Daily protests have been ongoing for a month and a half in towns and cities across Myanmar after the military seized control of the Southeast Asian country in a coup on February 1.
Security forces, made up of police and military personnel and under the command of coup leader Gen. Min Aung Hlaing, have responded to demonstrations with increasing brutality, launching a countrywide systematic crackdown that includes shooting peaceful protesters and enforced disappearances.
At least 138 people, including children, have been killed since the coup, according to the United Nations Human Rights office. And more than 2,100 – including journalists, protesters, activists, government officials, trade unionists, writers, students and civilians – have been detained, often in nighttime raids, according to advocacy group Assistance Association for Political Prisoners (AAPP). Though activists put both those figures as higher.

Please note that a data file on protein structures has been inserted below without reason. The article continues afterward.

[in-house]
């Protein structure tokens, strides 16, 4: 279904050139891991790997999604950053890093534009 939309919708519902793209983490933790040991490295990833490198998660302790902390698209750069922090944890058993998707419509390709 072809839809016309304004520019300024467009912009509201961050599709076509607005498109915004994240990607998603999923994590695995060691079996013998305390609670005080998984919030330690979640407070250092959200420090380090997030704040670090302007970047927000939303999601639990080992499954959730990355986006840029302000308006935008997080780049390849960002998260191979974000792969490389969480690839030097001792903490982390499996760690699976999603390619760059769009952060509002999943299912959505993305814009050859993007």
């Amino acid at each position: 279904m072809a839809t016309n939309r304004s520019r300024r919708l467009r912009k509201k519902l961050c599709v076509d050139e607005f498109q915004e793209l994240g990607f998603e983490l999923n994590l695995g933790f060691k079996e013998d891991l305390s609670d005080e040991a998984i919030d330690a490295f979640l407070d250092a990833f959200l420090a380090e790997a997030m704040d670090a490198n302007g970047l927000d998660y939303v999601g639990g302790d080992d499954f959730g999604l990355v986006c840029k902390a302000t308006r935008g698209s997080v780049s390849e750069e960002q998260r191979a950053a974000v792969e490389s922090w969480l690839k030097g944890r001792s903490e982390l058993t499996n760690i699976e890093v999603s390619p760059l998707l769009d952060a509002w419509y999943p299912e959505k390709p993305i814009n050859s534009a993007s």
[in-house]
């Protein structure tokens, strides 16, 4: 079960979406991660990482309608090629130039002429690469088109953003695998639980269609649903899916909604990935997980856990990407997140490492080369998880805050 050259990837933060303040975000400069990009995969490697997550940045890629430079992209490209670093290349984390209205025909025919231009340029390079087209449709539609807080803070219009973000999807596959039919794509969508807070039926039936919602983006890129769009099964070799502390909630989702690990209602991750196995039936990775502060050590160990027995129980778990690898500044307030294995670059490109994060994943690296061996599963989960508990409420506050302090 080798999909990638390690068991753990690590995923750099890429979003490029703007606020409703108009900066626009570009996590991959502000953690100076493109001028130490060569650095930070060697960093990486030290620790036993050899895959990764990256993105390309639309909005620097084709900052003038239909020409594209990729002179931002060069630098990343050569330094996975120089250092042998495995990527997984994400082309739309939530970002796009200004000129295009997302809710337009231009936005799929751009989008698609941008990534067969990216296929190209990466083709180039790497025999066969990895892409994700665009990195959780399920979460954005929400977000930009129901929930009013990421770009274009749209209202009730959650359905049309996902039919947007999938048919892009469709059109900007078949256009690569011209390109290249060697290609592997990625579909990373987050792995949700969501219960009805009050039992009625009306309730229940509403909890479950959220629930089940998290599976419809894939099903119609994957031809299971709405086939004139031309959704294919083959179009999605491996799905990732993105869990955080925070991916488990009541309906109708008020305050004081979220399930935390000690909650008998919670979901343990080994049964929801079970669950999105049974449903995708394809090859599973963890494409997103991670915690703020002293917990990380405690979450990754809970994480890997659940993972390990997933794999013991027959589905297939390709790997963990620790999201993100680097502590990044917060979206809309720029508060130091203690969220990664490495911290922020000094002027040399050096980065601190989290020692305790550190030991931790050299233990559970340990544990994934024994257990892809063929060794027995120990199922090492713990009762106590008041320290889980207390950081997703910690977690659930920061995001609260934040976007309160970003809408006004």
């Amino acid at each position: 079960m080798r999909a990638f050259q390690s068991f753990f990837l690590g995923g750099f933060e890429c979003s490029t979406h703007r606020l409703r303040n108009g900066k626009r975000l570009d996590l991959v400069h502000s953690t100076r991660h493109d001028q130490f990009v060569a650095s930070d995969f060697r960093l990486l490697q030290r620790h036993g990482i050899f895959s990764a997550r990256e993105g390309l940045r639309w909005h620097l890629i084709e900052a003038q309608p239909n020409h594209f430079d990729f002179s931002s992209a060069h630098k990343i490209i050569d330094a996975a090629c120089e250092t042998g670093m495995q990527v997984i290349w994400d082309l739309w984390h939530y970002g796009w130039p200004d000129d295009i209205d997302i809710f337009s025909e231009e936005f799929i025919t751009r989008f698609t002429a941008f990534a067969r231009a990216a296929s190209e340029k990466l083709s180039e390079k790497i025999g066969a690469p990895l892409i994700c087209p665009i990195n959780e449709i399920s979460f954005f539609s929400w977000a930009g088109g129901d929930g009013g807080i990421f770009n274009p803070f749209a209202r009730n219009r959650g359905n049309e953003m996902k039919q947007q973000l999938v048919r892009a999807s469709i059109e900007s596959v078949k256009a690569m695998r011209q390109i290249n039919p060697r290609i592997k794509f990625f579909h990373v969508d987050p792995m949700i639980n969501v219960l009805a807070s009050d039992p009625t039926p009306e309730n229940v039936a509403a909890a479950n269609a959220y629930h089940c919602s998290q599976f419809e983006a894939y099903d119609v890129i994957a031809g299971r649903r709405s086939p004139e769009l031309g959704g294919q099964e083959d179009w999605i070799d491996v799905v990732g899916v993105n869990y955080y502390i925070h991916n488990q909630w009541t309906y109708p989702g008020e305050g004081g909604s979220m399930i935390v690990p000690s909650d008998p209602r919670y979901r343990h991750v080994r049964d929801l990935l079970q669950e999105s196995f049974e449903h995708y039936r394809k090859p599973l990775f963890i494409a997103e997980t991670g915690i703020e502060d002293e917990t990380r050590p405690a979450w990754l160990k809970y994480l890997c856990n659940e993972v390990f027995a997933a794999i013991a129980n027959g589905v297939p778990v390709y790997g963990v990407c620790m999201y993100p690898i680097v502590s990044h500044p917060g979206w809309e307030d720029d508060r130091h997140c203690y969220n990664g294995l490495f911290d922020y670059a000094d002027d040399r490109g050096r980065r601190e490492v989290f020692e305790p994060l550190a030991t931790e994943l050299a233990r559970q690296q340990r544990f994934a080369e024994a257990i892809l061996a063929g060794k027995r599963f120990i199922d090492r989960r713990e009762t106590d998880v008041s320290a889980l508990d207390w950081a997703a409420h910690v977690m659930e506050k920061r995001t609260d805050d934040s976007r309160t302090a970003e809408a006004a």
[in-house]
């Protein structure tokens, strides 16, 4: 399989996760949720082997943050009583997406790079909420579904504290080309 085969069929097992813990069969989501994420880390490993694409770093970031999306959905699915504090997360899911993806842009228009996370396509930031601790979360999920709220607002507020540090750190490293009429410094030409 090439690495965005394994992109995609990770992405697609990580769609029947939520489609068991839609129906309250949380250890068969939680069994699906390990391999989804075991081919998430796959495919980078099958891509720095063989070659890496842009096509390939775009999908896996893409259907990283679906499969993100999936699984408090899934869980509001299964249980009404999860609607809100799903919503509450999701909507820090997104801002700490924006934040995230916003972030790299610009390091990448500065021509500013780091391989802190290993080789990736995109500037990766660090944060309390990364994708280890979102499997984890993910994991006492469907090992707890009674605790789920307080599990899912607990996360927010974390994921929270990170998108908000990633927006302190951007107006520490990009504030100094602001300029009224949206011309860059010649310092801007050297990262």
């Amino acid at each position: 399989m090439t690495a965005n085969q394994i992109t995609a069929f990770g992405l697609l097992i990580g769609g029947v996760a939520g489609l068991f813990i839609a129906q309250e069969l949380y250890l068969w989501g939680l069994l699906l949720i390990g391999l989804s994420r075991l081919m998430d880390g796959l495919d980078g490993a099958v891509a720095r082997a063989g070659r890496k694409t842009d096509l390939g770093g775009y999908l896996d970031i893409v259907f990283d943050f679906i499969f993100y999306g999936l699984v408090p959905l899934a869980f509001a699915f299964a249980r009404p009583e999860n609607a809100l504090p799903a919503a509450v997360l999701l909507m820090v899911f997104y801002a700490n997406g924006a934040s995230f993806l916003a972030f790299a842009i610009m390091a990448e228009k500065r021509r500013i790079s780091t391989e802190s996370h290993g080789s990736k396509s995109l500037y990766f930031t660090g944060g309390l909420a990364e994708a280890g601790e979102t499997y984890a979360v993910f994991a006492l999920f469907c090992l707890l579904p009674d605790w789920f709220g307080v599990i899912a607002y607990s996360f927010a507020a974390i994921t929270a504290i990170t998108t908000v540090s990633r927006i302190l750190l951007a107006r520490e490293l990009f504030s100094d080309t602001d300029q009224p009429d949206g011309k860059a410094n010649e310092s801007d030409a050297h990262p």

Seizing power, Min Aung Hlaing detained democratically elected leaders – including civilian leader Aung San Suu Kyi – ousted the ruling National League for Democracy government, and established a ruling junta called the State Administration Council. The commander-in-chief declared a state of emergency for one year, after which he said an election would be held.
Here’s what you need to know about the situation.
Why did the Myanmar military seize power?
The military justified its takeover by alleging widespread voter fraud during the November 2020 general election, which gave Suu Kyi’s party another overwhelming victory.
The Union Solidarity and Development Party (USDP) performed dismally in the poll, dashing hopes among some of its military backers that it might take power democratically – or at least get to pick the next president. The military then claimed – without providing evidence – there were more than 10.5 million cases of “potential fraud, such as non-existent voters” and called on the election commission to publicly release the final polling data.
The commission rejected those claims of voter fraud.